As business owners, we understand the need to scrutinize every penny spent. And if you’ve been told you should hire someone to inspect the products your company makes, you might wonder why. You also might wonder what manufacturing inspection even entails. Can you get by without this?
The answer partly depends on your industry. Many industries have inspection regulations designed to protect the company welding the products and the purchasers.
The Definition of Manufacturing Inspection
At the end of the day, manufacturing inspections are quality control. When an inspector comes to your facility, they are checking your processes and production for conformance to the contract document and required codes and standards. Then, depending on your industry, they’ll check your outcomes to confirm that they meet the acceptance criteria of the contract document as defined by engineering to ensure that the product manufactured is capable of withstanding the load to be applied.
Why You Should Perform Manufacturing Inspections
There are many reasons why it’s worth it to hire someone to come in and do a manufacturing inspection. For one in all probability, it’s required by the code/standard/specification you’re manufacturing too. Additionally, you can expect to see reduced production expenses caused by product failure and rework after you implement an Inspection program as a part of your Quality Program. It can also help prevent your company from having to send out the much-dreaded recall (there’s some bad publicity for you).
The exact details of a safety inspection depend on the industry you manufacture your products for, and the specific job involved AWS/ANSI Z49.1 is a commonly used safety specification and is available for free download here. Typically, inspectors will cite nonconformances observed at your facility that violate the applicable safety standards or they may do a risk mapping session with you.
Management and Quality
Management and quality inspections help businesses meet any specific regulatory requirements necessary by law or by as required by the contract document.. This phase of the examination often requires monitoring before, during and after the manufacturing process.
Before – Inspection will typically meet with production and review the contract documents and proposed manufacturing processes, manufacturing procedures, personnel certifications, and inspection criteria. Should any of these areas not meet minimum standards, the Inspector can work with the production team to develop conforming procedures and certifications so that production can begin and meet the requirements of the contract document.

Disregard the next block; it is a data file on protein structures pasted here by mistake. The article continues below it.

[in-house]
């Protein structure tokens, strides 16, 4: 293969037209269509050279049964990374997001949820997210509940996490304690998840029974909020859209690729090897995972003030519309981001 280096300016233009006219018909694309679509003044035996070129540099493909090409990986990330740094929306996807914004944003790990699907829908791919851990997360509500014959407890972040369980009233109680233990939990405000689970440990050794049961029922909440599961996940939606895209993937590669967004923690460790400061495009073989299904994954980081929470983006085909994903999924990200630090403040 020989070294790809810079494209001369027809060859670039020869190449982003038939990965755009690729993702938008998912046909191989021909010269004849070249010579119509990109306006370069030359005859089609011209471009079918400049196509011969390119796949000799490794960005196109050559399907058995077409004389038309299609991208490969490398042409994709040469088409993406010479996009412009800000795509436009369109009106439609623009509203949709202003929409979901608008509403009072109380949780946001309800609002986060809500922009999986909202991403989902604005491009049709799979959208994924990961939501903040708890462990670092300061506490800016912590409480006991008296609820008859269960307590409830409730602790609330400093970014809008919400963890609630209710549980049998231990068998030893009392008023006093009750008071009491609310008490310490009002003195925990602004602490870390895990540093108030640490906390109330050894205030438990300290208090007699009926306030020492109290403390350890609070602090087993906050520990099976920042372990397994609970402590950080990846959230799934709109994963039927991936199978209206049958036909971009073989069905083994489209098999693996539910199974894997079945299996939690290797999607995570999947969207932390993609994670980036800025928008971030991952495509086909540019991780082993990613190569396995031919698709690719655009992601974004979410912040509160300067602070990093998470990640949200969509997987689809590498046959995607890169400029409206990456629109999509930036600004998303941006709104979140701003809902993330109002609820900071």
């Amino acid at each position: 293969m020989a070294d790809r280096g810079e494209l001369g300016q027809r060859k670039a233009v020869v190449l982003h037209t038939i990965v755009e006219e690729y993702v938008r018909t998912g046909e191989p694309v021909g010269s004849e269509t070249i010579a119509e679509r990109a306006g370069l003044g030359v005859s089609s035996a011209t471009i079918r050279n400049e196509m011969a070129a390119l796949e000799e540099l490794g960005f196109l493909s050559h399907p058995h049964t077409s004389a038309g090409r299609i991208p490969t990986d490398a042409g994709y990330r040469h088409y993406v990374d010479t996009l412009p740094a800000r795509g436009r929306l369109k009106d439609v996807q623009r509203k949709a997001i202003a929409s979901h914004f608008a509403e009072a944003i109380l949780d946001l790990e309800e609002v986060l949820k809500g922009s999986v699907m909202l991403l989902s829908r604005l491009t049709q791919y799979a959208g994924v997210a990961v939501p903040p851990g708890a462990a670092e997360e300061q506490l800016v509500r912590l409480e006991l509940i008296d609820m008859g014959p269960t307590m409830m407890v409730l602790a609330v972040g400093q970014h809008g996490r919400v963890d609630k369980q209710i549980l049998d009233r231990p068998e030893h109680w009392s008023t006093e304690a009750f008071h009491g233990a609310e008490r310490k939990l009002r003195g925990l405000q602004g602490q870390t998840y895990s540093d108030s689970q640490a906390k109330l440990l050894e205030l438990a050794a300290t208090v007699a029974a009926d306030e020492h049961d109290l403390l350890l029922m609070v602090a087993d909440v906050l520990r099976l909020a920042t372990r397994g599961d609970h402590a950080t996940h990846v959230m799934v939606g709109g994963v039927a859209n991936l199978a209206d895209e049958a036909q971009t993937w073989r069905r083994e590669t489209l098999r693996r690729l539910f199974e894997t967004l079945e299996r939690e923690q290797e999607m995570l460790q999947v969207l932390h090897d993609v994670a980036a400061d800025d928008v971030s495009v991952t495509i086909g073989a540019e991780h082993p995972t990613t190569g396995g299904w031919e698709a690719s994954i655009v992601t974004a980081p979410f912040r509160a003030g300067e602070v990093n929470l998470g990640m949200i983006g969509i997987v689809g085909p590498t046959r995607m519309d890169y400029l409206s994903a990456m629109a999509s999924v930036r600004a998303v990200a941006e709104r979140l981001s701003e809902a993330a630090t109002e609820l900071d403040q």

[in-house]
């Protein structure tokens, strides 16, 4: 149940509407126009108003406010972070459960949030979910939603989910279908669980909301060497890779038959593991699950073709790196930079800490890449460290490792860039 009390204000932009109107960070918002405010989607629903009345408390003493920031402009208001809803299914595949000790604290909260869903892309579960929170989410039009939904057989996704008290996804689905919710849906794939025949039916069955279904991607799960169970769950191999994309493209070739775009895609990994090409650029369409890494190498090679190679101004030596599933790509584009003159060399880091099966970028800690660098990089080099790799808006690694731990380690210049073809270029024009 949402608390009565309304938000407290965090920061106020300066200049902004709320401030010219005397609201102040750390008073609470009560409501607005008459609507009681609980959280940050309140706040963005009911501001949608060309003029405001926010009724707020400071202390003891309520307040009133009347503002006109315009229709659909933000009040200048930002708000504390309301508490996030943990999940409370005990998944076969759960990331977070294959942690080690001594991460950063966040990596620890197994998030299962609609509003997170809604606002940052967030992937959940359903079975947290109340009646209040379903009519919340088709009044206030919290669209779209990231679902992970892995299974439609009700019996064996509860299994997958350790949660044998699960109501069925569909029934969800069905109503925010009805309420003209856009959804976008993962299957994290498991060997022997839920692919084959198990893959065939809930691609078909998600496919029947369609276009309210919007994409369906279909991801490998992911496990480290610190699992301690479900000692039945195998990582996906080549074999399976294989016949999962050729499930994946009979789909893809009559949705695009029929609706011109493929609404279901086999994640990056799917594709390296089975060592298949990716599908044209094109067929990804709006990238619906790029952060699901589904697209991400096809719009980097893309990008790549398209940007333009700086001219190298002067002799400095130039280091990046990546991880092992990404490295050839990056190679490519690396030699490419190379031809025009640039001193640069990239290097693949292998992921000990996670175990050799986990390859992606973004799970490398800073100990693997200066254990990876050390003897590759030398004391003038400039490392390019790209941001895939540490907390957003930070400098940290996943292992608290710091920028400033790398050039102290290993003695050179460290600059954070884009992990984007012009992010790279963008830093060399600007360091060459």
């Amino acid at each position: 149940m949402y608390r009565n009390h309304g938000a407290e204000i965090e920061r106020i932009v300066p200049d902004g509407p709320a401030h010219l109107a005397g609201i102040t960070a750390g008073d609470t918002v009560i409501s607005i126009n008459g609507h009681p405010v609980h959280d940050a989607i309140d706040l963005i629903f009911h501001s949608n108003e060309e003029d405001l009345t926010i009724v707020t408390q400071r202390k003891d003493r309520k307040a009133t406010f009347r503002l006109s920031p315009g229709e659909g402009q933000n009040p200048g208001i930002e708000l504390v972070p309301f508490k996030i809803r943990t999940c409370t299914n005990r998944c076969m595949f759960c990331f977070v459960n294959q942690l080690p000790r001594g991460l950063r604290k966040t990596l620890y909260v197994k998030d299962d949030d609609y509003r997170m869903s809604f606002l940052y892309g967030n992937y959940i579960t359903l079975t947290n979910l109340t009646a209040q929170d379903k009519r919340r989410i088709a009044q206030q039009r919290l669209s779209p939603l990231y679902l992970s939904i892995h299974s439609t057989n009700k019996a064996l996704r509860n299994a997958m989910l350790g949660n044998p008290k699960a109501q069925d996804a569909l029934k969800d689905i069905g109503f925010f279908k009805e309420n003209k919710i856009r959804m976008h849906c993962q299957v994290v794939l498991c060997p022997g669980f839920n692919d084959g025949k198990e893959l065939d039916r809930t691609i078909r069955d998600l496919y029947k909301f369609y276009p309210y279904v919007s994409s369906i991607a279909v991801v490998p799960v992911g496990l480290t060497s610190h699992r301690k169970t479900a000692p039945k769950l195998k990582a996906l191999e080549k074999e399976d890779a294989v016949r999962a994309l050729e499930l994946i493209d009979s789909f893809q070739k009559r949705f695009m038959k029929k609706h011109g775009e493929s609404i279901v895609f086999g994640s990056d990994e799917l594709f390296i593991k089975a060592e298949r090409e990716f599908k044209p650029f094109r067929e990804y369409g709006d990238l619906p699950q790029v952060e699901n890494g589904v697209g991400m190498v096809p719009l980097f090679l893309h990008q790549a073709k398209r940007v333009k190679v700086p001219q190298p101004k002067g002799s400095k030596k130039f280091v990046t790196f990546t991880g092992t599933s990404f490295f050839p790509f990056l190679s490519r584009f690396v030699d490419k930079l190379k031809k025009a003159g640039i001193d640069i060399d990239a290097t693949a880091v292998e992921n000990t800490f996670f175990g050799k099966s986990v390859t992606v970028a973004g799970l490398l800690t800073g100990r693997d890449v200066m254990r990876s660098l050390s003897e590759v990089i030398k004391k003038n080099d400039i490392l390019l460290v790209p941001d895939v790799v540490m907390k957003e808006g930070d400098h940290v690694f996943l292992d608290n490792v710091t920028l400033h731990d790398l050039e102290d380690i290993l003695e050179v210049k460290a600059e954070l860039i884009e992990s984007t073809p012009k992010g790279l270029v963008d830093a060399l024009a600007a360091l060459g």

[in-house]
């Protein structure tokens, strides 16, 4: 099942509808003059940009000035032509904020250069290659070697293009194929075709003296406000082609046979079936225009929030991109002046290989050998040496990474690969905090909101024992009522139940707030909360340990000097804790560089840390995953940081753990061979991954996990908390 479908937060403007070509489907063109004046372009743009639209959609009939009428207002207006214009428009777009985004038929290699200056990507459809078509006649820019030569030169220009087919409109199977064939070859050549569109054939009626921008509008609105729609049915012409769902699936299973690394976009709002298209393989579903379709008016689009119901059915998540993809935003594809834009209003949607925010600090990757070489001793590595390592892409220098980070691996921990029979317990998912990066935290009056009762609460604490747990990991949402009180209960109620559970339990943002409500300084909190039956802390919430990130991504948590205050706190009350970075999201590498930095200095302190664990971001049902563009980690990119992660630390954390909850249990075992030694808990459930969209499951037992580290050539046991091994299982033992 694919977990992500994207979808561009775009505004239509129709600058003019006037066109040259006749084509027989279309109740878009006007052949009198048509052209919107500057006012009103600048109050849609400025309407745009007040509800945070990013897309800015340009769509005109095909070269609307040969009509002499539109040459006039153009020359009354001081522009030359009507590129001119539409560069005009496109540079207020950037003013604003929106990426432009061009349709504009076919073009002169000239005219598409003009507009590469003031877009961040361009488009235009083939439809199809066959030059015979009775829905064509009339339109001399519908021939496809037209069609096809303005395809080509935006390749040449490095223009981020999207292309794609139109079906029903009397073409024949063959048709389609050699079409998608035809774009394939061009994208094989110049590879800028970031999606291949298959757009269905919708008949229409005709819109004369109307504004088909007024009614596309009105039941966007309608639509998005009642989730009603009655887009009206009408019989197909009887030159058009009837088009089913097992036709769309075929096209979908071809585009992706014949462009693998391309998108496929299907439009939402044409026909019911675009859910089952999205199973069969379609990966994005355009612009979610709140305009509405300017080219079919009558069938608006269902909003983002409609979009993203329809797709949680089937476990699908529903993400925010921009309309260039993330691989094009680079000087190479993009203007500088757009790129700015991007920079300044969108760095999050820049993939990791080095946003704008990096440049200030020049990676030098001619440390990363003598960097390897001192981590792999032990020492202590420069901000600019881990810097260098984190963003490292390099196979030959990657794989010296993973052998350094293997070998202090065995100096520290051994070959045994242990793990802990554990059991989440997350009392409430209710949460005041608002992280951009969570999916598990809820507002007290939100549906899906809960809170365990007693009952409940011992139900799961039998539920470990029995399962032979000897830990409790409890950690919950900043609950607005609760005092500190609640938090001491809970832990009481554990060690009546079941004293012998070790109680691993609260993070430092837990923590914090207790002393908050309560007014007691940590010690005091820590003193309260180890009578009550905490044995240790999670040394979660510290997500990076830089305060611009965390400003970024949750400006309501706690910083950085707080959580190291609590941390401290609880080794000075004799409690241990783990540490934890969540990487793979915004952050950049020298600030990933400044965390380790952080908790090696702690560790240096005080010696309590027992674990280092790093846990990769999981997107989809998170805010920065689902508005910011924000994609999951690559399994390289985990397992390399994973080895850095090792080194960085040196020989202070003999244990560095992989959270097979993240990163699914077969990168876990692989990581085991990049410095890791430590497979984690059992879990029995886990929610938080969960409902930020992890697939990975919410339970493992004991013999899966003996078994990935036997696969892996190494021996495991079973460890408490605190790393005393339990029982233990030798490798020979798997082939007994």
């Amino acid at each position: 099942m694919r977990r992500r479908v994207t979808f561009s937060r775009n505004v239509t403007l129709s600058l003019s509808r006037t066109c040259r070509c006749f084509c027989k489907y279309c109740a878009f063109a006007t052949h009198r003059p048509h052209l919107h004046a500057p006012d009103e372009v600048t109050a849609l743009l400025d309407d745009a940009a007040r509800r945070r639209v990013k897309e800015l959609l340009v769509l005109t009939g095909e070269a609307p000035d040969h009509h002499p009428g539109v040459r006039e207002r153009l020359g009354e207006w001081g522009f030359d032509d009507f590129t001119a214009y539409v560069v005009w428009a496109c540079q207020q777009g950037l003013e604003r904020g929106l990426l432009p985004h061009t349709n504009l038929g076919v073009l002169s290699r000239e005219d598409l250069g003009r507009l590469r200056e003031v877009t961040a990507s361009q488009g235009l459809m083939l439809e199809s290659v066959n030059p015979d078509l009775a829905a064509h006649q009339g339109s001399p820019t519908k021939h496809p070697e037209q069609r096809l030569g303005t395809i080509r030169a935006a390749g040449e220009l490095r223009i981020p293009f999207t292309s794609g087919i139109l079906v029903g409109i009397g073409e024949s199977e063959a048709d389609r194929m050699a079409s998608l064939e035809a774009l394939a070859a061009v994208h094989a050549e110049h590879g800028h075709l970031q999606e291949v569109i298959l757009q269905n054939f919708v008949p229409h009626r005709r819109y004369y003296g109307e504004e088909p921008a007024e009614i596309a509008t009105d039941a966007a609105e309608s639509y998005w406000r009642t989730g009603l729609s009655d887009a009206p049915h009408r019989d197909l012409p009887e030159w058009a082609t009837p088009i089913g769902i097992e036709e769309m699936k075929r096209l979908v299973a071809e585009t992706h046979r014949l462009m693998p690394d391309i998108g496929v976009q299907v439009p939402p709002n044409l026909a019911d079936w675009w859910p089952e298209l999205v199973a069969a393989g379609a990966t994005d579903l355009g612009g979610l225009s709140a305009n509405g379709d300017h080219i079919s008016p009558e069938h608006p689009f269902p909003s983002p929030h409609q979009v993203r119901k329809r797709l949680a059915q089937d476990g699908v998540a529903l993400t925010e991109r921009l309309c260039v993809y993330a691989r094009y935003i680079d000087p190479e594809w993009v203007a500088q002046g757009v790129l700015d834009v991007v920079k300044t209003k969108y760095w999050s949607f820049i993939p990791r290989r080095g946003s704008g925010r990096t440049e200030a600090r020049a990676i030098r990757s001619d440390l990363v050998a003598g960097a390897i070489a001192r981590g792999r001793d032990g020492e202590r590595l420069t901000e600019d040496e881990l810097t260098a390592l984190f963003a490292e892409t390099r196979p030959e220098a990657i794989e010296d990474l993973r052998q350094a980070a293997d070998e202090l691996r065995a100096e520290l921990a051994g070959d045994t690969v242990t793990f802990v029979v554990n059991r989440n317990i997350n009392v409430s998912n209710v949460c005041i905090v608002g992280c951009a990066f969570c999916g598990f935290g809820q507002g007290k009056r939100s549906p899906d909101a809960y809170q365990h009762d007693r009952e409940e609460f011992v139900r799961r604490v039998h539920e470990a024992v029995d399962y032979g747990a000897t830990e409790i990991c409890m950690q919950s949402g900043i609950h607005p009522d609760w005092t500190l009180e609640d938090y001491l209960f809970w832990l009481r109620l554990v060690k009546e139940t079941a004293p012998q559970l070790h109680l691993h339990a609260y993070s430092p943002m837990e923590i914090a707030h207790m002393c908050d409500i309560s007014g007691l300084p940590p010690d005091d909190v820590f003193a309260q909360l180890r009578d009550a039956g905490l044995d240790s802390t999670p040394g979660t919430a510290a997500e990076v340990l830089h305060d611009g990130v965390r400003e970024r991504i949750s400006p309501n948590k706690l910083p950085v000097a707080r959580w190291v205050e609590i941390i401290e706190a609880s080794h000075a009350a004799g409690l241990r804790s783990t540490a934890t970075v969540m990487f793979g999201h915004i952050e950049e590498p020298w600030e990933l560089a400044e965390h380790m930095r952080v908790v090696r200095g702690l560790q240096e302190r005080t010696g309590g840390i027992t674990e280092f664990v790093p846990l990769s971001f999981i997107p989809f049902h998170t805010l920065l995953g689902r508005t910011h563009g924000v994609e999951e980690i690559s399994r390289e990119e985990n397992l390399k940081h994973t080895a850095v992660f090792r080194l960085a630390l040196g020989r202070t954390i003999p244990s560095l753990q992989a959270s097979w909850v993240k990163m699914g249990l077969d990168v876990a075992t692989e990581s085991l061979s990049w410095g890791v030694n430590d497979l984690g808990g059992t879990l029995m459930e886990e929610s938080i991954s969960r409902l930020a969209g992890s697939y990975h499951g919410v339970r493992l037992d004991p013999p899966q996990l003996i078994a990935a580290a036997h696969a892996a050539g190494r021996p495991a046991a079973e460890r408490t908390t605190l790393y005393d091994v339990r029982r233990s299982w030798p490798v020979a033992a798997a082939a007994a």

During – Inspection will witness production of the project to ensure that the conforming production procedures are being complied with during the manufacturing process. This stage also helps identify components that may require rework/repair at the time that they are being produced.
After – Final inspection is conducted after production is completed, and this is when the inspector is verifying every aspect of the requirements as defined by the contract document and supporting codes, specifications, or standards. Additional inspection methods are required at this time.
What Inspectors Look for When Doing Manufacturing Inspections
There are many things your inspector will be looking for. These include:
- Discontinuities in the production pieces
- Making sure your product meets the required specifications and procedures
- Conforming materials used to build the product
- Evaluating discontinuities to determine if they are defects and if so, determine the requirements for additional inspection on the lot/batch
If a problem is discovered during the inspection process, your inspector can help you find solutions to correct it. In the meantime, depending on the issue, you could have to recall your product. Or at least all the products from the batch where the problem is discovered. Then, you will likely need to have a reinspection at some point. This is why it is best to have a well-functioning quality program with trained and certified inspectors who track the manufacturing process of your product every step of the way. It’s best to catch a problem early rather than get to the point where you must issue a recall.
How ETMS Can Make Life Easier for You
ETMS Inspectors are multi-industry subject matter experts with education, experience, and certifications in multiple disciplines of inspection in the manufacturing and industrial construction environment.
ETMS provides inspections before, during, and after production activity and takes a collaborative role to identify areas of improvement in order to streamline processes to deliver finished projects with higher quality and efficiency at a lower cost avoiding costly rework or repair.
Don’t settle for subpar welding quality! Make sure your welding inspections are thorough and accurate to ensure the highest quality welds. Invest in the expertise of a qualified welding inspector and take action to prioritize the quality of your welds today.